In 2010, over 12 million people in the United States reportedly used prescription painkillers, also known as opioid pain relievers, for non-medical use. Opiate abuse can lead to rough withdrawal symptoms and even alternative drug abuse once a person stops using the drug.
- Abuse: Many people who abuse opiate pain relievers tend to become dependent on them. This dependency can lead to the abuse of illegal drugs as well, such as heroin. Alternatively, if after growing dependent to opiates you stop using the drug, you may experience withdrawal that involves extraordinarily uncomfortable symptoms. Many people who experience withdrawal, succumb to abusing other drugs in order to relieve and avoid these symptoms.
- Withdrawal: Opiate withdrawal is not usually life threatening, but it is a difficult process that can potentially lead to health complications. Despite this, withdrawal is a necessary first step that you must endure to break your dependence and continue on the path of changing your life for the better. Similar with other drugs, if you use opiates for an extended period of time, your body can become desensitized to them and therefore will need more of the drug to feel the effects. The extended use of opiates affects your nerve cells by changing their structure, making them dependent on the drug just to function properly. Abruptly stopping your use of opiates causes your body to react. This leads to severe withdrawal symptoms. These symptoms occur in two phases.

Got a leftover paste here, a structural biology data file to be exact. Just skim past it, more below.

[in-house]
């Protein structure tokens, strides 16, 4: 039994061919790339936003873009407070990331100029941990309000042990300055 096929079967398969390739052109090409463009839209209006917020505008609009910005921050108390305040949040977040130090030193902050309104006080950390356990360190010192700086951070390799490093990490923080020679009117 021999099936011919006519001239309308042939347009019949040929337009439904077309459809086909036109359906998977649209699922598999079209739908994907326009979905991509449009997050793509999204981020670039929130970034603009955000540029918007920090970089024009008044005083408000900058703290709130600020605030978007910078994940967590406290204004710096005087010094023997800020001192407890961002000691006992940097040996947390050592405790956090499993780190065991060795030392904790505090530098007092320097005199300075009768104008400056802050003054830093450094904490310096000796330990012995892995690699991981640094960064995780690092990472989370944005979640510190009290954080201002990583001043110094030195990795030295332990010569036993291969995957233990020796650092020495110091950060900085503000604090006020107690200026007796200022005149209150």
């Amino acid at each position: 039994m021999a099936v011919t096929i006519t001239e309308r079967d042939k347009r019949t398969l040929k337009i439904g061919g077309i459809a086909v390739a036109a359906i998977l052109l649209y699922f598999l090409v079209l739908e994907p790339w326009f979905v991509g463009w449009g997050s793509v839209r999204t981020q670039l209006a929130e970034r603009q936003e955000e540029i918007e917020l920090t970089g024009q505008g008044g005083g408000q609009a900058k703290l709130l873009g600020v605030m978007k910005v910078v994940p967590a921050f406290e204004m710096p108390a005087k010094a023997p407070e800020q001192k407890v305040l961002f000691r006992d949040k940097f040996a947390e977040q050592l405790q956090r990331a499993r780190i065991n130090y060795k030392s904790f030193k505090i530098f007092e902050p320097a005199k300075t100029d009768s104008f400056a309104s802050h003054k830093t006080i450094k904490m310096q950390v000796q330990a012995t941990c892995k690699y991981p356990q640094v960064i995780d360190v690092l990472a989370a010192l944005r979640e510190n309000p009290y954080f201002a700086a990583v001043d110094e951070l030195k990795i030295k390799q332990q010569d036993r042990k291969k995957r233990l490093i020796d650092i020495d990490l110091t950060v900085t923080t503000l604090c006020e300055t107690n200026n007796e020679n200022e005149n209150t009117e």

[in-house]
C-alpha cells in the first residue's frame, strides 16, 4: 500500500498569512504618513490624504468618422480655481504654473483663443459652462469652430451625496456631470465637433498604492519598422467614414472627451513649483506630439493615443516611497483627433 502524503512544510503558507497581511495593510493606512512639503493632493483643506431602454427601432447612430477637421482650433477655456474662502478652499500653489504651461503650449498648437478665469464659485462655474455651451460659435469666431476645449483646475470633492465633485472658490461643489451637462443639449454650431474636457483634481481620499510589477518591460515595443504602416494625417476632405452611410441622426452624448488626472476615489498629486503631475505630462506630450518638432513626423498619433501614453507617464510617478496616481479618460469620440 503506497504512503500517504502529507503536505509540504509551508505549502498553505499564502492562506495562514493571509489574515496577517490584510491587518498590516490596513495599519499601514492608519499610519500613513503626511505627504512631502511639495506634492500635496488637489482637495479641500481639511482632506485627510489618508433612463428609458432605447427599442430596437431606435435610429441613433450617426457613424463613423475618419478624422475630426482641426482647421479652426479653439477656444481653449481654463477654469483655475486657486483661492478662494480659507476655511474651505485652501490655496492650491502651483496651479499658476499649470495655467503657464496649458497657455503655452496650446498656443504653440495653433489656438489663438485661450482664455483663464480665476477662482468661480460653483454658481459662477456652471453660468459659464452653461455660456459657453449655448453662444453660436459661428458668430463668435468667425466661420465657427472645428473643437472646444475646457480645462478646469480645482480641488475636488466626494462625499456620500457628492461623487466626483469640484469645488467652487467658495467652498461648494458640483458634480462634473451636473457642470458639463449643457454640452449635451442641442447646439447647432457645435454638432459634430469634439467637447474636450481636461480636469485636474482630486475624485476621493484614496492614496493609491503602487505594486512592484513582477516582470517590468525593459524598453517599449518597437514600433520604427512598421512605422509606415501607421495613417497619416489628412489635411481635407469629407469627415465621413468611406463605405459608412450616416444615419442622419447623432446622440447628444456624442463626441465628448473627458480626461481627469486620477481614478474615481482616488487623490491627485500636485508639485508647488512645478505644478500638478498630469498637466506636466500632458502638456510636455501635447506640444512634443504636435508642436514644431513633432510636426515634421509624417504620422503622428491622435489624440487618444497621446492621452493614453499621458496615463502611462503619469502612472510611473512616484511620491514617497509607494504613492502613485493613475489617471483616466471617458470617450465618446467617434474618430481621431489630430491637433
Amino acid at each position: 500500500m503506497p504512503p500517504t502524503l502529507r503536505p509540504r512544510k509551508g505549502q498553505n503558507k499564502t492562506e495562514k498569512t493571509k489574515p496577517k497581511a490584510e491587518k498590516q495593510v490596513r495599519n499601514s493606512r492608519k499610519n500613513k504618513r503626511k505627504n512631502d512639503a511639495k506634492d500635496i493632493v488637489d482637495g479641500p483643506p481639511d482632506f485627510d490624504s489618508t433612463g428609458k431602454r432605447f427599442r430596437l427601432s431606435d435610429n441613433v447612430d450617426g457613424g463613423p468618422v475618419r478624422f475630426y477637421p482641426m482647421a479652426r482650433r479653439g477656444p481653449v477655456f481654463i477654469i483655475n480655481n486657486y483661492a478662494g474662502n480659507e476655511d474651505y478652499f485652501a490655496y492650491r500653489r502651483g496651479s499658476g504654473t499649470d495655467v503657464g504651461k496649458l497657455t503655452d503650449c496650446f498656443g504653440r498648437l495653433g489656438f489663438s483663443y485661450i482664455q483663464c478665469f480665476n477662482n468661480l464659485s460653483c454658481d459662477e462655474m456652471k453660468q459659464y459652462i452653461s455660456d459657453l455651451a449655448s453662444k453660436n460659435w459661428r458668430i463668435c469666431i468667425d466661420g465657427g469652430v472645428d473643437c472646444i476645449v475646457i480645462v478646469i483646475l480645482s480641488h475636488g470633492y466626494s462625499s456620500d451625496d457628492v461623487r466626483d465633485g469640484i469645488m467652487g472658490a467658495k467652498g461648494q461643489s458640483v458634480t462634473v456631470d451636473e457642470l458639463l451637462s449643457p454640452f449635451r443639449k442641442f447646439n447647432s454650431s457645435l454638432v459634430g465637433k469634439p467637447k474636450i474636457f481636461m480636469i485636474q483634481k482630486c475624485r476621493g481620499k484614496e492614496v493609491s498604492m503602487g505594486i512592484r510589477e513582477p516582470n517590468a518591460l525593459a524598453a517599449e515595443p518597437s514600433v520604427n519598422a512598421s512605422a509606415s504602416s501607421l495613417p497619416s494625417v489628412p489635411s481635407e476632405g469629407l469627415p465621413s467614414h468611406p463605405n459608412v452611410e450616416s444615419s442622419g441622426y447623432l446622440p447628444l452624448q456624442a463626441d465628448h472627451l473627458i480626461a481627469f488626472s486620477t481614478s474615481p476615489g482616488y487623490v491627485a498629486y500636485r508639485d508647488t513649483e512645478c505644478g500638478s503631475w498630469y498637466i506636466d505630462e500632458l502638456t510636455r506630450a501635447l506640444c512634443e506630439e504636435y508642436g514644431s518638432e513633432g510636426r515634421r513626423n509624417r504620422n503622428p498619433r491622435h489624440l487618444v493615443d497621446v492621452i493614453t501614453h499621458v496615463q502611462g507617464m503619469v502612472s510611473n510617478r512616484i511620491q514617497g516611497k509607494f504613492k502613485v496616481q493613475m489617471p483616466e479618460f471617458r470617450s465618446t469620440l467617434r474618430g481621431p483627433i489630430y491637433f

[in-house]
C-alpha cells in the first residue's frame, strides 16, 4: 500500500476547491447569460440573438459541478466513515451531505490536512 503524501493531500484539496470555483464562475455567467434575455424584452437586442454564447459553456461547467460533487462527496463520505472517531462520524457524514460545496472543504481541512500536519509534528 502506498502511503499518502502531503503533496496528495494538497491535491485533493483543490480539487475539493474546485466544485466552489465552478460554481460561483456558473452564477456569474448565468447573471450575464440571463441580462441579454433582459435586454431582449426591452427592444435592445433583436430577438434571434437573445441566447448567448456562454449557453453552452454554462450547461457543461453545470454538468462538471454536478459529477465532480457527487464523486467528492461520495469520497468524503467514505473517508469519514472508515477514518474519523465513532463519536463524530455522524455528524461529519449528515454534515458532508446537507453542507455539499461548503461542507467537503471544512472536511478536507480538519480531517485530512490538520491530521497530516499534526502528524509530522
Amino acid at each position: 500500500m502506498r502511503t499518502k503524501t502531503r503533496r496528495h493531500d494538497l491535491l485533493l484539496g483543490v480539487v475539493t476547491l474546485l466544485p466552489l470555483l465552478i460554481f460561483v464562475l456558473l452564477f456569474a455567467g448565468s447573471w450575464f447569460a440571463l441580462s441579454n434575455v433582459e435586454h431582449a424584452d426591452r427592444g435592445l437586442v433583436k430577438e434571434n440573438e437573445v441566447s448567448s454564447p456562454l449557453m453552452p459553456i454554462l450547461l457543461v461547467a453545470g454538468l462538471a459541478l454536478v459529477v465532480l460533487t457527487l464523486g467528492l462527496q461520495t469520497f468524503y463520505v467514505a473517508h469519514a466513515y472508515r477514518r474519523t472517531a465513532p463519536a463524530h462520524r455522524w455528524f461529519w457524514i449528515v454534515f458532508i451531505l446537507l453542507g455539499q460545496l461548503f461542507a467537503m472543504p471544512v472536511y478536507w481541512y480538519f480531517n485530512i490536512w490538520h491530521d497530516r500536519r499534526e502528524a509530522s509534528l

- Phase 1 symptoms:
- excessive yawning
- excessive sweating
- teary eyes
- a runny nose
- Phase 2 symptoms:
- abdominal cramps
- an accelerated heartbeat
- dilated pupils
There can also be long-term symptoms that follow these symptoms. They are usually less physical, but more behavioral and emotional.
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